Carpe Diem!

Carpe Diem, Seize the Day, was a phrase made popular by a widely seen film of the 1980’s, “Dead Poets Society”.  Since then the phrase has been a staple in the American lexicon.  However, what is well known is not always regularly practiced.  Most people tend to live their lives as if something better waits for them in the future, almost guaranteed.  Intellectually, we all know we will meet the reaper in the end and sometimes sooner than expected.  In fact, there are no guarantees, in a sense all we have is today.  Every day is a gift for those who are grateful.

I feel, more and more, that we all have been subjected to a great ruse.  That society has programmed us to believe certain things are important, when in the end they are utterly meaningless.  Instead of bolstering individual growth and awareness, what I feel is the true meaning of life, we are misguided to believe that comfort and wealth is synonymous with happiness.  Instead of facing the difficult task growth, a craving develops for immediate gratification and pain avoidance through a myriad of distractions.

“Life moves pretty fast, if you blink you just might miss it.”  This saying too was made popular by a 1980’s movie, “Ferris Bueller’s Day Off”, right before embarking on one heck of an epic day.  The routines of work, shopping and entertaining oneself are comfortable, but tend to speed up life into a succession of days barely distinguishable from the prior.   Weeks turn into months, months to years and before we know it, life has slipped away with little more to show for it than drudgery, interspersed with a few milestones, some recreation, and even less excitement.

Not wanting to miss out on life, and to try to seize each day was a primary motivation for heading out on our RV full-timing adventure. Intentionally putting ourselves in places and situations that are new and uncomfortable have promoted new insights and growth. We have found that life moves much slower when not routine and each day is unique.

There are not many full-time RV’ers in their 30’s and 40’s, but most of us are looking for something different than the life commonly prescribed.  Many of whom, mention an awakening that has occurred or is occurring within them.  All acknowledge that the simplicity of the lifestyle is freeing.  Also, by regularly being in touch with nature, this opens up a space for spirituality, perhaps not previously known.  The newness and fresh experiences challenge beliefs and set the stage for personal growth.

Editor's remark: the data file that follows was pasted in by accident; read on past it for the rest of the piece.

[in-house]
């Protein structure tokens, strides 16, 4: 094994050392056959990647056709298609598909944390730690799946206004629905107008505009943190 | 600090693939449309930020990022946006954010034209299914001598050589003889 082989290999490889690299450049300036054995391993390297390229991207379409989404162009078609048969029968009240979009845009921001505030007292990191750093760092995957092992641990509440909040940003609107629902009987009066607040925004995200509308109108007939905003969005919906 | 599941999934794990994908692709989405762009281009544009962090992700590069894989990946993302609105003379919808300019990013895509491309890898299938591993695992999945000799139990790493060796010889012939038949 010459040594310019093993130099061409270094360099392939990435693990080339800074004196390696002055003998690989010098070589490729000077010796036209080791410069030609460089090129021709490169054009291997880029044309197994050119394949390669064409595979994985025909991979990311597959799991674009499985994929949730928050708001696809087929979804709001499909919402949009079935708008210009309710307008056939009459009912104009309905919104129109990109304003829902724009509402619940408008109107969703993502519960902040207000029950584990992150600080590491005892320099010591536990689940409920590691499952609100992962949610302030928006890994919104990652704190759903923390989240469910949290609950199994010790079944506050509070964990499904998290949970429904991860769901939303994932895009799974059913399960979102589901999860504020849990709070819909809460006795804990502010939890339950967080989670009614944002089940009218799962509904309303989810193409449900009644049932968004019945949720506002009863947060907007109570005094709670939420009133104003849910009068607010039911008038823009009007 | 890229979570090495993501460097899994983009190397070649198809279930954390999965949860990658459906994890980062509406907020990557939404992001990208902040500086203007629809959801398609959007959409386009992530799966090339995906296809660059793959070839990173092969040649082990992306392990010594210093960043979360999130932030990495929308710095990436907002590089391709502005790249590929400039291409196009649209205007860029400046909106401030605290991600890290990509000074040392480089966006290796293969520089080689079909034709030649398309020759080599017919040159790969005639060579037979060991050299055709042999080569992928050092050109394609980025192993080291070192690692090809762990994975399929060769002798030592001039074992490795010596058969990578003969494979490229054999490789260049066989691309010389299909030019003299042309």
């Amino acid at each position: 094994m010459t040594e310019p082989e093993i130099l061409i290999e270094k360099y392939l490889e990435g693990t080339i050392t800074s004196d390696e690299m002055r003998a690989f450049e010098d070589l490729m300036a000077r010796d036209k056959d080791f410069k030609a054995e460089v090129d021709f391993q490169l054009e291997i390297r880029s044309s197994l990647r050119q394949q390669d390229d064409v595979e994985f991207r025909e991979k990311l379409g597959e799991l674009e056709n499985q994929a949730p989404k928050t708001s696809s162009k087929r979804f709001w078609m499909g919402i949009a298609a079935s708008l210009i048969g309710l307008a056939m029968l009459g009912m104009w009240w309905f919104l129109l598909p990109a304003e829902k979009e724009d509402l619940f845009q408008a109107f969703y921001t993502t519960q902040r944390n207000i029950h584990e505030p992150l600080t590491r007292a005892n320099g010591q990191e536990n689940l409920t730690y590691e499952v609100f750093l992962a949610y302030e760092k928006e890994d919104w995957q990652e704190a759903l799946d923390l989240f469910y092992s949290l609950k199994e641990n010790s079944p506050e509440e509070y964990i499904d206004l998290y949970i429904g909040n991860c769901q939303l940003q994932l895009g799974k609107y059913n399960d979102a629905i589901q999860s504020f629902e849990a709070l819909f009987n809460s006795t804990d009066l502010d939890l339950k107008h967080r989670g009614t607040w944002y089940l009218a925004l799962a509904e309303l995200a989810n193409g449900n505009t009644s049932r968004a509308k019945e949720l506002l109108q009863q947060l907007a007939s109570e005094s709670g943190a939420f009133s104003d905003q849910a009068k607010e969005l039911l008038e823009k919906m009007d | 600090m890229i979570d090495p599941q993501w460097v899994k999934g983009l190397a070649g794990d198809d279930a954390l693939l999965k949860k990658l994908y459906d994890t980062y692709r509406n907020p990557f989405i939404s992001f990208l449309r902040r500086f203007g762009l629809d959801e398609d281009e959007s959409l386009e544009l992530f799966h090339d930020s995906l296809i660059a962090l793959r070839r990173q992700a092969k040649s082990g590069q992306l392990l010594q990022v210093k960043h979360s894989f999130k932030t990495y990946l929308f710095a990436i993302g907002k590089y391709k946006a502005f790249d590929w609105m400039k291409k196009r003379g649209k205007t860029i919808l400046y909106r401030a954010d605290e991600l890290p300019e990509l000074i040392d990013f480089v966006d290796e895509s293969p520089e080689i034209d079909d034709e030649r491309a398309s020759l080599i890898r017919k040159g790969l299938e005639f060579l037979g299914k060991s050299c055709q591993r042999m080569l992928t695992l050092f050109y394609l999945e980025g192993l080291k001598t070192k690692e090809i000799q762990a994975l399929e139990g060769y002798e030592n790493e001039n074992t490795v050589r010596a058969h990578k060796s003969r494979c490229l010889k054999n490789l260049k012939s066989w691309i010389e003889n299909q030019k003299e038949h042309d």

Full-time travel has allowed us to take a step back and look at things more objectively.  Now that we are no longer intimate or embedded in one area with a particular style of politics, culture and values, we can see a larger picture.  This also allows us to question our beliefs and see the country as a whole not just a region.  This has had a tremendous impact on our outlook, and over the past 15 months we have begun to notice these changes.   While the physical travel through the country has been rewarding enough to justify this endeavor, it is the existential journey that has been the greater bounty.

5 thoughts on “Carpe Diem!

  1. Uncle Jay and Aunt Pat

    You got that right, nephew. The new technology (Iphones, etc) exacerbates the whole deal in my view. Got to look at a sunset, the stars, a bubbling stream and realize we are just all part of the same cosmos. You have to make a living as well but you do not have to ignore the beauty around us. Uncle Jay

  2. Dad

    Hmm. As I was saying…Dead Poets and Ferris were both excellent movies. Carpe Diem, however, for some of us in college English Lit in the 60’s was related to Byron, Coleridge, and the romance poets who probably thought of it as the less literal ‘live for the day’. Of course being in Latin its roots go back to ancient Rome. Before I garbled my original post I was going to go into something about educated Romans learning their Greek philosophy in the Greek language. That’s probably where the post got constipated. H.B. to A.D. RLD


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